To develop listening skills, it is best to find a source of spoken English, with only sound: Not TV, as too many images give information that allows the watcher to infer/ guess what the subject is.
- Easy listening for Beginner and Elementary level: Voice of America has talks that are spoken slowly, some with texts. Storycorps is another source of simple listening, with subtitles and transcipts to read. BBC 6 MinuteEnglish. British Council Listening Beginner A1, Elementary A2, Intermediate B1, Upper Intermediate B2, Advanced C1,
- Listen to live radio: you ‘catch’ as much information as you can, and let the rest go. One good source with varied programs is BBC World Service Radio: Either online  or on a radio that has Medium Wave/AM. In the evenings and at night (in the daytime interference blocks the signals), tune to 1250-1300 kHz.
- Listen to podcasts. Choose a topic of interest, and listen many times to the recording. Select from TED Talks, BBC Radio Podcasts, General – BBC Documentary Podcasts, General science – BBC Life Scientific (over 200 episodes), BBC Crowd Science Podcasts and Listen to English + http://www.china232.com/
- For e-books and audiobooks: AudioBookRadio.net – the first and foremost spoken word Internet radio station.
All the information is by sound: voices, music, sound effects. Tone of voice, silence, …and words. Listening is not just about understanding words, it is about getting an idea of about the topic, being able to hear patterns (e.g. verb forms/modals), recognising key connectors, and dividing sections of speech.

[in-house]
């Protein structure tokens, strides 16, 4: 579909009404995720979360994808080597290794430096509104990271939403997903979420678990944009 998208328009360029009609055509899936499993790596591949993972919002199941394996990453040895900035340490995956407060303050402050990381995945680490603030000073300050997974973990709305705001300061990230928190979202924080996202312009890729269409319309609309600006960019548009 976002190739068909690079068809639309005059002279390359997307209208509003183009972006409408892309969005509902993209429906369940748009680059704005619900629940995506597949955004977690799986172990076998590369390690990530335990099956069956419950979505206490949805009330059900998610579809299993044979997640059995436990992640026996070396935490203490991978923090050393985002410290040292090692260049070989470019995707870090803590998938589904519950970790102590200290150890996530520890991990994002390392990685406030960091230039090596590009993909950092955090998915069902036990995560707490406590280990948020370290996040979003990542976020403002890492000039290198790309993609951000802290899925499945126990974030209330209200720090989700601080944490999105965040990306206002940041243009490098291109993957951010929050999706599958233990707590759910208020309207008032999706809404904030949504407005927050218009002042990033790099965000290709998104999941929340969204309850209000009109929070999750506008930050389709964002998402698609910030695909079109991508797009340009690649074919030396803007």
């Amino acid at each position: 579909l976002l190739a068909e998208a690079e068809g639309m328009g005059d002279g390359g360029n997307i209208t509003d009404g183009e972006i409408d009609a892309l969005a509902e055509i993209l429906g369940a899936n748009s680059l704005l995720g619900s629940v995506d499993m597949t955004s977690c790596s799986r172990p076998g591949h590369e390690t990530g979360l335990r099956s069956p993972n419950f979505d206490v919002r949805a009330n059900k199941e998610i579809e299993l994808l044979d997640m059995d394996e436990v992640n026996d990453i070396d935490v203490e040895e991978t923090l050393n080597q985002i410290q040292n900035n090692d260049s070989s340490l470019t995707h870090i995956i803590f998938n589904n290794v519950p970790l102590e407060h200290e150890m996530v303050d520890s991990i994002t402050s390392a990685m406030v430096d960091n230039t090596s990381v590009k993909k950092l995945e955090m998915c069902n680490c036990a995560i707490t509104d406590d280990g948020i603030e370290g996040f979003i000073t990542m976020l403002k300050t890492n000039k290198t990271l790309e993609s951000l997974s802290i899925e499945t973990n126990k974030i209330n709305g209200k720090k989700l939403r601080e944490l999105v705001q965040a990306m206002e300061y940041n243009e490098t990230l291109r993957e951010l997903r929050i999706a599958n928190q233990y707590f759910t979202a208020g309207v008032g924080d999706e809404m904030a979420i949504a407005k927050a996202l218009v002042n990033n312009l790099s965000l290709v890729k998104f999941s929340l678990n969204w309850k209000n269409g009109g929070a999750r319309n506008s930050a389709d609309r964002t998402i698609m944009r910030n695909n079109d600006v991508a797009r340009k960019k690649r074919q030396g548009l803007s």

Live radio, unlike a cassette or CD, cannot be ‘stopped and replayed’. You need to learn an important skill, that of being able to get what you can and let the rest go. Forget trying to understand EVERY word; this is not done even in a mother tongue. We subconsciously use a number of strategies that allow us to get meaning even from only partial recognition of words.
So just start listening, and see HOW MUCH you can understand 🙂
Can you understand what language is spoken? Can you guess what type of topic the program is about? (Sports programs tend to have informal, relaxed speakers, often speaking very fast during races and matches; Financial/ economics programs tend to be the opposite. Etc.
Can you recognize a few words? First you will recognise international words spoken in the different accent, with different stress (Pizza, piano, telephone, …). This way your ear will tune in.
Learn to catch what you can, stop worrying about the word you couldn’t catch and make a few guesses – you could be right; if you don’t try, you’ll never be right!